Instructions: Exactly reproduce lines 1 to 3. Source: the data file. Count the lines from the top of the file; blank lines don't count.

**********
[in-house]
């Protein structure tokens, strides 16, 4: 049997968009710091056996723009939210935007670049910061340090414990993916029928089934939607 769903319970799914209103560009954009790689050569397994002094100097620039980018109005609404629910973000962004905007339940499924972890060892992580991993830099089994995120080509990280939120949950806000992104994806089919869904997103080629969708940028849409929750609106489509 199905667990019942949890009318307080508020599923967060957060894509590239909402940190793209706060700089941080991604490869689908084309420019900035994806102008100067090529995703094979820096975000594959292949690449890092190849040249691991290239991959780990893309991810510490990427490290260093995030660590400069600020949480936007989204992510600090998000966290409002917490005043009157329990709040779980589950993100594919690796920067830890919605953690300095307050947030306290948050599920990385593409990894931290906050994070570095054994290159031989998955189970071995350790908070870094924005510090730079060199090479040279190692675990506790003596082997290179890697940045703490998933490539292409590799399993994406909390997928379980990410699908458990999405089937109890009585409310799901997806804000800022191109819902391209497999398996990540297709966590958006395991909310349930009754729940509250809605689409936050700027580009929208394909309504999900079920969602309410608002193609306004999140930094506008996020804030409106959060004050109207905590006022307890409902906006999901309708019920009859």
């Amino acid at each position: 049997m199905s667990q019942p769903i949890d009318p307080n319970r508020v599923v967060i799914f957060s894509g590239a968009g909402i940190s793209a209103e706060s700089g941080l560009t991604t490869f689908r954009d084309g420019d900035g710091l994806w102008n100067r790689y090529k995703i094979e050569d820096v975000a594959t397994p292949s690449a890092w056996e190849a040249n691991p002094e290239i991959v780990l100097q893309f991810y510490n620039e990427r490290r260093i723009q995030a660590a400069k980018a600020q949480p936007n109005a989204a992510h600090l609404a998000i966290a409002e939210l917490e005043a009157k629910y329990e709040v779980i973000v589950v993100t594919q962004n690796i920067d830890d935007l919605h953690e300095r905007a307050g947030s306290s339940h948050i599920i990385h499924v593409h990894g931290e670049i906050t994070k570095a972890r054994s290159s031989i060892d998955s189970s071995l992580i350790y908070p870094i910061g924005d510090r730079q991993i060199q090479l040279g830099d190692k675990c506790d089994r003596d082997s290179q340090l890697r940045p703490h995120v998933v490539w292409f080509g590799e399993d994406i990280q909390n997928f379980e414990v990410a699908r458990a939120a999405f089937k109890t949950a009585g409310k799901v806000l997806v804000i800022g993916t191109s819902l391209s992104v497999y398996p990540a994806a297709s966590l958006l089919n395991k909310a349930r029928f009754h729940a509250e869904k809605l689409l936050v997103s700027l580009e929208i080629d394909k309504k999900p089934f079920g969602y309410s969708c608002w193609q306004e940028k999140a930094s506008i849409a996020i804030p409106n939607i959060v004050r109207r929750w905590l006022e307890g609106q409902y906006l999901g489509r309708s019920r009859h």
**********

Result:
[in-house]
């Protein structure tokens, strides 16, 4: 049997968009710091056996723009939210935007670049910061340090414990993916029928089934939607 769903319970799914209103560009954009790689050569397994002094100097620039980018109005609404629910973000962004905007339940499924972890060892992580991993830099089994995120080509990280939120949950806000992104994806089919869904997103080629969708940028849409929750609106489509 199905667990019942949890009318307080508020599923967060957060894509590239909402940190793209706060700089941080991604490869689908084309420019900035994806102008100067090529995703094979820096975000594959292949690449890092190849040249691991290239991959780990893309991810510490990427490290260093995030660590400069600020949480936007989204992510600090998000966290409002917490005043009157329990709040779980589950993100594919690796920067830890919605953690300095307050947030306290948050599920990385593409990894931290906050994070570095054994290159031989998955189970071995350790908070870094924005510090730079060199090479040279190692675990506790003596082997290179890697940045703490998933490539292409590799399993994406909390997928379980990410699908458990999405089937109890009585409310799901997806804000800022191109819902391209497999398996990540297709966590958006395991909310349930009754729940509250809605689409936050700027580009929208394909309504999900079920969602309410608002193609306004999140930094506008996020804030409106959060004050109207905590006022307890409902906006999901309708019920009859």
């Amino acid at each position: 049997m199905s667990q019942p769903i949890d009318p307080n319970r508020v599923v967060i799914f957060s894509g590239a968009g909402i940190s793209a209103e706060s700089g941080l560009t991604t490869f689908r954009d084309g420019d900035g710091l994806w102008n100067r790689y090529k995703i094979e050569d820096v975000a594959t397994p292949s690449a890092w056996e190849a040249n691991p002094e290239i991959v780990l100097q893309f991810y510490n620039e990427r490290r260093i723009q995030a660590a400069k980018a600020q949480p936007n109005a989204a992510h600090l609404a998000i966290a409002e939210l917490e005043a009157k629910y329990e709040v779980i973000v589950v993100t594919q962004n690796i920067d830890d935007l919605h953690e300095r905007a307050g947030s306290s339940h948050i599920i990385h499924v593409h990894g931290e670049i906050t994070k570095a972890r054994s290159s031989i060892d998955s189970s071995l992580i350790y908070p870094i910061g924005d510090r730079q991993i060199q090479l040279g830099d190692k675990c506790d089994r003596d082997s290179q340090l890697r940045p703490h995120v998933v490539w292409f080509g590799e399993d994406i990280q909390n997928f379980e414990v990410a699908r458990a939120a999405f089937k109890t949950a009585g409310k799901v806000l997806v804000i800022g993916t191109s819902l391209s992104v497999y398996p990540a994806a297709s966590l958006l089919n395991k909310a349930r029928f009754h729940a509250e869904k809605l689409l936050v997103s700027l580009e929208i080629d394909k309504k999900p089934f079920g969602y309410s969708c608002w193609q306004e940028k999140a930094s506008i849409a996020i804030p409106n939607i959060v004050r109207r929750w905590l006022e307890g609106q409902y906006l999901g489509r309708s019920r009859h």